'Nig**s in Paris': Can White People Say It?

Kanye West and Alec Baldwin (Uptown magazine)
Kanye West and Alec Baldwin (Uptown magazine)

Alec Baldwin is a fan of Jay-Z and Kanye West's Watch the Throne album, and one song in particular. Yesterday, on Twitter, he said, "I love that song NIGGAS IN PARIS," and threw in a joke about his own race ("Kanye and I are doing a song called NIGGAS IN MONTAUK. My album is called MY BEAUTIFUL PALE TWISTED FANTASY.")


Something the actor is not as big a fan of: being chastised by followers who say it was inappropriate for a white person to use the title of the song. Uptown magazine reports that he was attacked and called a racist the minute his comments hit the Twittersphere.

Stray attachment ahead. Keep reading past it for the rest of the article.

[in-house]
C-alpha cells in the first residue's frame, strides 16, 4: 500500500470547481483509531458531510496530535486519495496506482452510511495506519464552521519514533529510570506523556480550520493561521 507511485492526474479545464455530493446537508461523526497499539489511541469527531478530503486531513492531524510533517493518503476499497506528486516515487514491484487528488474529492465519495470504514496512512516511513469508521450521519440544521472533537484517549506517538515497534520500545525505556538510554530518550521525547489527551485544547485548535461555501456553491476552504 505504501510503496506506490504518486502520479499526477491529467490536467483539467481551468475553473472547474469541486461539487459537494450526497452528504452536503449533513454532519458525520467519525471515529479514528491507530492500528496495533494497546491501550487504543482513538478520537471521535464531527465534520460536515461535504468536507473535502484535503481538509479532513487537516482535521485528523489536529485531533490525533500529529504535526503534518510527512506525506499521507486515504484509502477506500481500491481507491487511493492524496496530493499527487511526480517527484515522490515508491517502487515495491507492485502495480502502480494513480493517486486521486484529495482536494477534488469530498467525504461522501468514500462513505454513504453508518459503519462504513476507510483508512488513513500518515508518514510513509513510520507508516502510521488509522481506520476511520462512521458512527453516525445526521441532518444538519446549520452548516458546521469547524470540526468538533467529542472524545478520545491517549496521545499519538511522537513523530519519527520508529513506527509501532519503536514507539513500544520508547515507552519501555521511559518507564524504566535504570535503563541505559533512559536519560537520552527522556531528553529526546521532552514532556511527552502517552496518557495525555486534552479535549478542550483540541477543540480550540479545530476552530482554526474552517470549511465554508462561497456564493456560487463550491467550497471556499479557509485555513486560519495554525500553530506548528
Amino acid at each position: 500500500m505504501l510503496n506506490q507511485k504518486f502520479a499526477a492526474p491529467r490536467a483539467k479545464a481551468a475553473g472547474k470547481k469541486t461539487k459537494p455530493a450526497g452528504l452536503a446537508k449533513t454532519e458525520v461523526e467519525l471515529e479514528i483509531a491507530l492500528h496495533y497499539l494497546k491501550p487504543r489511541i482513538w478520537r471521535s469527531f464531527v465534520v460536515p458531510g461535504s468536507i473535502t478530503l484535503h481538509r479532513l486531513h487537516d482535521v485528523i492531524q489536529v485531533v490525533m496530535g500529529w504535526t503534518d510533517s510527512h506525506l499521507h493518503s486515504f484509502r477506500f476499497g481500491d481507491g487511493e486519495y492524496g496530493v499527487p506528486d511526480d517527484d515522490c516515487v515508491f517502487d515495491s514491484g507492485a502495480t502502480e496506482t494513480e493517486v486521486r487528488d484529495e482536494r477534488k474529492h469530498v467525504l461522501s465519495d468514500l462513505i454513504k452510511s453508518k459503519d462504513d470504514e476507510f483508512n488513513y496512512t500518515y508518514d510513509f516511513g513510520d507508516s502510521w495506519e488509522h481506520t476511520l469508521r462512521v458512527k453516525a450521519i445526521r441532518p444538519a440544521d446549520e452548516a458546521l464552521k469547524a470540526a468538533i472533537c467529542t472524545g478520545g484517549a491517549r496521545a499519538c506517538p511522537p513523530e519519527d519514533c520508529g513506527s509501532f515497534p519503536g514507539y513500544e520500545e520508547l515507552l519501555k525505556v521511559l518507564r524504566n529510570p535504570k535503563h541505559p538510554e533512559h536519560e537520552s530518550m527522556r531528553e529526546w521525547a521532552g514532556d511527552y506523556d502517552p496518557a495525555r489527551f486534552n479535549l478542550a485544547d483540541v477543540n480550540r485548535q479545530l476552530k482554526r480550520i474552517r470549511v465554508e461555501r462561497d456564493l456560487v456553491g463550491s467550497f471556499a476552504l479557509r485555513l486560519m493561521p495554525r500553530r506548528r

According to Uptown, Baldwin defended himself, insisting that “[this] generation has defused the hate that word carried," and tweeting, "Anyone who thinks that quoting the title of that song is racist is a disgrace. To the human race."

We adamantly disagree that the word has been scrubbed of hateful associations. (Recall the very recent alleged Mississippi hate crime in which white teens are accused of saying "let's go f—- with some n—-ers" before brutally murdering a black man.)

But even those of us who hate the sound of it have to realize that it would be absurd to expect everyday, nonracist white people to avoid uttering the title of a song made for mainstream consumption (or remember to use the asterisks in the official title). While it's understandable to feel squeamish hearing the n-word coming from the mouth or the Twitter feed of someone who's not black, critics should take their complaints to the artists who titled the song, not the fans who innocently and/or ignorantly repeat its name. 

Read more at Uptown magazine.

In other news: VIDEO: Troy Davis' Last-Chance Hearing.